Offender Treatment

Treatment focuses on three primary goals:

  • Prevent any future offending (no more victims).
  • Become a healing rather than an emotionally victimizing force, both for one’s own victims and for all survivors of sexual abuse in our society.
  • Identify and cultivate the attitudes and skills needed to envision and implement one’s own unique Good Life Plan.

In our efforts to help individuals achieve the first goal, we place greatest emphasis on incorporating practices that have been demonstrated to reduce both sexual and general criminal recidivism (what helps the individual avoid reoffending). The second and third goals go beyond the mission of reducing recidivism. To achieve these goals, we base our practices on evidence derived from victimology research (what causes trauma and what helps victim’s heal) and broader holistic health research (what has been demonstrated effective in improving the quality of life for people in general).

Replacing Offending Cycles with an Intimacy-Promoting Lifestyle. In treatment, we view both healthy and unhealthy life-paths in terms of cycles. Our task within each of the four quadrants of these cycles is to replace unhealthy, offense-promoting attitudes and behaviors with more fulfilling, intimacy-promoting alternatives. Learn more about each quadrant in the sections below:

  • Quadrant 1

    In Quadrant One, the task is one of identifying and correcting barriers to self-love and peer intimacy, i.e. challenging self-defeating beliefs/attitudes that block peer-intimacy and promote offending, replacing them with these healthy alternatives:

    –          A clear self-identity one can value and respect (self-chosen goals, values, interests, mission, passions);

    –          Intimacy-promoting beliefs and practices regarding sexuality, conflict, love, and determinants of human worth.

    –          Respectful listening and assertive boundary-setting skills in preparation for risking emotional intimacy with others.

    The endpoint of Quadrant One of our Intimacy Cycle is self-love and openness to intimacy with others.

  • Quadrant 2

    In Quadrant Two, offense-promoting fantasies are identified. We explore how one has attempted to compensate for peer intimacy voids in their life by fantasizing ways in which they can meet shallow and distorted attention, control and revenge “needs.”  In the sex offense cycle, this quadrant includes the added task of exploring how the individual sexualized these emotional needs. If paraphilic arousal patterns have been developed (e.g. arousal to pre-pubescent children, force/non-consent), then treatment includes behavioral counter-conditioning of such arousal and more emphasis on goals for life-long monitoring of these habituated escapes.  For all individuals, the healthy alternative Intimacy Cycle tasks call for envisioning fulfillment through intimate relationships with self, humankind, family and groups, close friends, and romantic/sexual partnerships. Emphasis is placed on balancing intimacy among these diverse relationships rather than unrealistically expecting any one type of relationship to compensate for voids in other areas. This all becomes part of each individual’s Good Life Plan.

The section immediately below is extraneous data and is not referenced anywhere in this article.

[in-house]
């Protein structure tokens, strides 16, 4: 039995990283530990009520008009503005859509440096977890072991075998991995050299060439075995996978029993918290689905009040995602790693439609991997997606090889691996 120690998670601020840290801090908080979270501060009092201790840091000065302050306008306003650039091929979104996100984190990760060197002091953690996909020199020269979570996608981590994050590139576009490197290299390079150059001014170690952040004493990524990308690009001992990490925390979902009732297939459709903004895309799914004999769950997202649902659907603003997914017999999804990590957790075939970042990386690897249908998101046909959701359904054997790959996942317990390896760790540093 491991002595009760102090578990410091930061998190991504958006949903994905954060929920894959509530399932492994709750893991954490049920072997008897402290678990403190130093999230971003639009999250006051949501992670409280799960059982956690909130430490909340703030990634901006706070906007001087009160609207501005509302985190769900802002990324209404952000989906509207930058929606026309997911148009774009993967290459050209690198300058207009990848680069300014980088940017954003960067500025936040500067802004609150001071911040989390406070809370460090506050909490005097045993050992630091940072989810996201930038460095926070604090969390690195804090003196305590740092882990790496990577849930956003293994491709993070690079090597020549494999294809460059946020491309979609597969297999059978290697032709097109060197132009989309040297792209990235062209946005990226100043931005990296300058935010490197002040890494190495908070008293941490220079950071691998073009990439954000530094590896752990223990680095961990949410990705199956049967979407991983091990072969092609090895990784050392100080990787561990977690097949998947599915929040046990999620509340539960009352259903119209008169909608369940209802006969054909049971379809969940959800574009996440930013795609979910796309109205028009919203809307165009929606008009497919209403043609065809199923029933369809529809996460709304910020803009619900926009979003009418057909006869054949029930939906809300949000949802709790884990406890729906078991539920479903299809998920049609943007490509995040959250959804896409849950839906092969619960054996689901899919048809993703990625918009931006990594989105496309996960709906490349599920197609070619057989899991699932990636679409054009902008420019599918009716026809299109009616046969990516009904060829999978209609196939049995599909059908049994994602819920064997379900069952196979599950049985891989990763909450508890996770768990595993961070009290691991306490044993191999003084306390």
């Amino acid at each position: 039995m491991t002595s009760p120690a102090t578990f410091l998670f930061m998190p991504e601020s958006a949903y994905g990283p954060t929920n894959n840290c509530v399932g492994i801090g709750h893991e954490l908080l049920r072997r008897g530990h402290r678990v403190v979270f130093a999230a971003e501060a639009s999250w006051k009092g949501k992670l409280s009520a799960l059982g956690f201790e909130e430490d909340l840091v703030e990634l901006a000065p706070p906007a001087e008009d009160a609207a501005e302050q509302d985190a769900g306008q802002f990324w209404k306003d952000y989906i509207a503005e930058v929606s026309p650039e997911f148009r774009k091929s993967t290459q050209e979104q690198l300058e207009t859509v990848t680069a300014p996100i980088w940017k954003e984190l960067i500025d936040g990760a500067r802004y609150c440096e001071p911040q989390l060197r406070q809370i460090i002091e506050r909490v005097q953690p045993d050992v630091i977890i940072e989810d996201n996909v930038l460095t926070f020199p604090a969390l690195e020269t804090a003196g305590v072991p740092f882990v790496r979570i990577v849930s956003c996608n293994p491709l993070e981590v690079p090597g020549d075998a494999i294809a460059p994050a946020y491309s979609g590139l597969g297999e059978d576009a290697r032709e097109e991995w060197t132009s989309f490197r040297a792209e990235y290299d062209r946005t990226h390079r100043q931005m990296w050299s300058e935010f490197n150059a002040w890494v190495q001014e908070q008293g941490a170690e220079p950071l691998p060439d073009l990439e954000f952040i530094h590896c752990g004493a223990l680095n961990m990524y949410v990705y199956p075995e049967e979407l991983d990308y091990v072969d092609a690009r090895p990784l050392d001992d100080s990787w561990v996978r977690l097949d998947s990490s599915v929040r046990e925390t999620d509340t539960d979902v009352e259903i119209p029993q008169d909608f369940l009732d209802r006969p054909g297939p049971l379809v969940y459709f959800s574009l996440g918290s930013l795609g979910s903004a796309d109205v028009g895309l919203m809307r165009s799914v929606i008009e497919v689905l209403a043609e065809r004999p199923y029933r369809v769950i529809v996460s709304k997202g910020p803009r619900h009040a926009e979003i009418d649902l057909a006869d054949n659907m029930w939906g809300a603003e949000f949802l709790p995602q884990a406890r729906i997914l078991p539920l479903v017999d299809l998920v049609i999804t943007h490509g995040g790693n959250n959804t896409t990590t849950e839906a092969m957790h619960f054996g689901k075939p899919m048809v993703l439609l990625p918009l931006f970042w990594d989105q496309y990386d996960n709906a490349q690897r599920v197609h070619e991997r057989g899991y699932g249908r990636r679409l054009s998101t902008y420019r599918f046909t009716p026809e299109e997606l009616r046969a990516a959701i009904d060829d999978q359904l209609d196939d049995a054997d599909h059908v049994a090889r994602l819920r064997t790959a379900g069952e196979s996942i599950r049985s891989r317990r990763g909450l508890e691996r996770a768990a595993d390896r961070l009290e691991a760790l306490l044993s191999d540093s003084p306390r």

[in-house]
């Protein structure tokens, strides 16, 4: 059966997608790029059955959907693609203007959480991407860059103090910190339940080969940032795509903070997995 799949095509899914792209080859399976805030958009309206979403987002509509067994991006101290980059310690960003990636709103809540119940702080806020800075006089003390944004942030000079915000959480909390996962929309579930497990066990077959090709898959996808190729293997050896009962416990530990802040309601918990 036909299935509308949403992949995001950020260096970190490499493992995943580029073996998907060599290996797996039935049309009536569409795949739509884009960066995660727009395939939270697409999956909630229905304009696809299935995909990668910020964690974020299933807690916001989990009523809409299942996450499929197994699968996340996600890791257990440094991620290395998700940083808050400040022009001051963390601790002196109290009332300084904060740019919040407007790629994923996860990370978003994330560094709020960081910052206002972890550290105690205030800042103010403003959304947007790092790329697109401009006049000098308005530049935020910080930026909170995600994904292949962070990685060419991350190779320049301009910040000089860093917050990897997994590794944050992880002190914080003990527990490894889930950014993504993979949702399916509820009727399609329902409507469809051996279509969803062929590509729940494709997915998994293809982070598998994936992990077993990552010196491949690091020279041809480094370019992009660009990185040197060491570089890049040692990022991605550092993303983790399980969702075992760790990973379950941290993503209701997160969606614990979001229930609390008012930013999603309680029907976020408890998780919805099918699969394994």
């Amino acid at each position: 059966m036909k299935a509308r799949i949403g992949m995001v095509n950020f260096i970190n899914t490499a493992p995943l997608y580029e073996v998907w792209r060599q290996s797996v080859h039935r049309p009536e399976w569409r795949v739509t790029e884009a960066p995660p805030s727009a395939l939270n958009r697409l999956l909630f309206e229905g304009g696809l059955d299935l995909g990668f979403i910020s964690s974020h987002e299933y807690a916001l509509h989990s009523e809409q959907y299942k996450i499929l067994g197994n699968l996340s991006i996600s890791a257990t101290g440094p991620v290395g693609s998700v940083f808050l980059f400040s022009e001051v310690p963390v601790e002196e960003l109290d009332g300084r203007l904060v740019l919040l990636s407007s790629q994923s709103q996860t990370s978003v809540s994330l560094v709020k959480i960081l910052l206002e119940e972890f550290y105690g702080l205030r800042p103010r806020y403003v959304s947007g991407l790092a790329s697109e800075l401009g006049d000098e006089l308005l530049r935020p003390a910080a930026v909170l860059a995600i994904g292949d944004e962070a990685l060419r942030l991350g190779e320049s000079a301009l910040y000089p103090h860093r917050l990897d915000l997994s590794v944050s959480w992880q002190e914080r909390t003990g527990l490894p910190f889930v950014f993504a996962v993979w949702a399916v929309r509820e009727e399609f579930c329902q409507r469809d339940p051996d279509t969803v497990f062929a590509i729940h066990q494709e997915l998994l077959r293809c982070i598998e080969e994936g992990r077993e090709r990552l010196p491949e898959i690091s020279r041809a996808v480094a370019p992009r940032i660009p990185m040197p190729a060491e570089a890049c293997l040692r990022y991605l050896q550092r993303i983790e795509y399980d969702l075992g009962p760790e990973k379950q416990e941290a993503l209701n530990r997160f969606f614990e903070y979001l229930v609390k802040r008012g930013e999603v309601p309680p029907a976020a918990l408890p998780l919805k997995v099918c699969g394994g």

• Quadrant 3

    In Quadrant Three of the offense cycle, cruising and grooming are the terms used to describe the manner in which individuals identified, manipulated and used others as objects upon which to project and act out unhealthy fantasies. Associated treatment tasks include taking responsibility for all aspects of offense preparation and orchestration. To the extent the individual has misled or manipulated others while engaging in offense-related behaviors, this aspect of treatment enables one to begin correcting deceptions, take full responsibility, and become a healing force rather than an emotionally victimizing force in the lives of both primary and secondary victims. In the Intimacy Cycle, healthy Quadrant Three goals include identifying the social arenas where goals associated with self-love and balanced investments in intimacy with others are most likely to be met. Our focus is on helping individuals set boundaries to protect their emerging healthy identity and respect the boundaries of others as they operate in these social arenas. The healthy cycle also stresses the importance of appreciating intimacy in whichever form it is offered rather than attempting to manipulate others into fulfilling unhealthy or non-intimacy based fantasies.

  • Quadrant 4

    In Quadrant Four, the offense cycle looks at any aspects of post-offense thinking and behaviors that would increase the likelihood of reoffending. Treatment examines the manner in which individuals might fail to utilize healthy remorse after committing an offense and instead think in ways that justify or minimize the importance of offense behaviors or displace portions of the responsibility for decisions. Correcting re-offense promoting patterns requires learning to guard against both self-righteous stances (“whatever I did wrong was an aberration in my otherwise good character”) or a self-condemning view (“the wrong-doing was an unavoidable component of my inherently bad character”).  The Intimacy Cycle challenges the individual to gain personal power in a healthy manner by (1) correcting distorted thinking, (2) taking full responsibility for choices, behaviors and their negative impacts, (3) acknowledging undesirable propensities, investing in managing them humbly and (4) embracing personal strengths, committing to actualize them in intimacy-promoting ways.  The end-goal is a rewarding, offense-free future built upon humility, acceptance of one’s own self-worth, and investment in a life satisfyingly filled with well-balanced forms of emotional intimacy.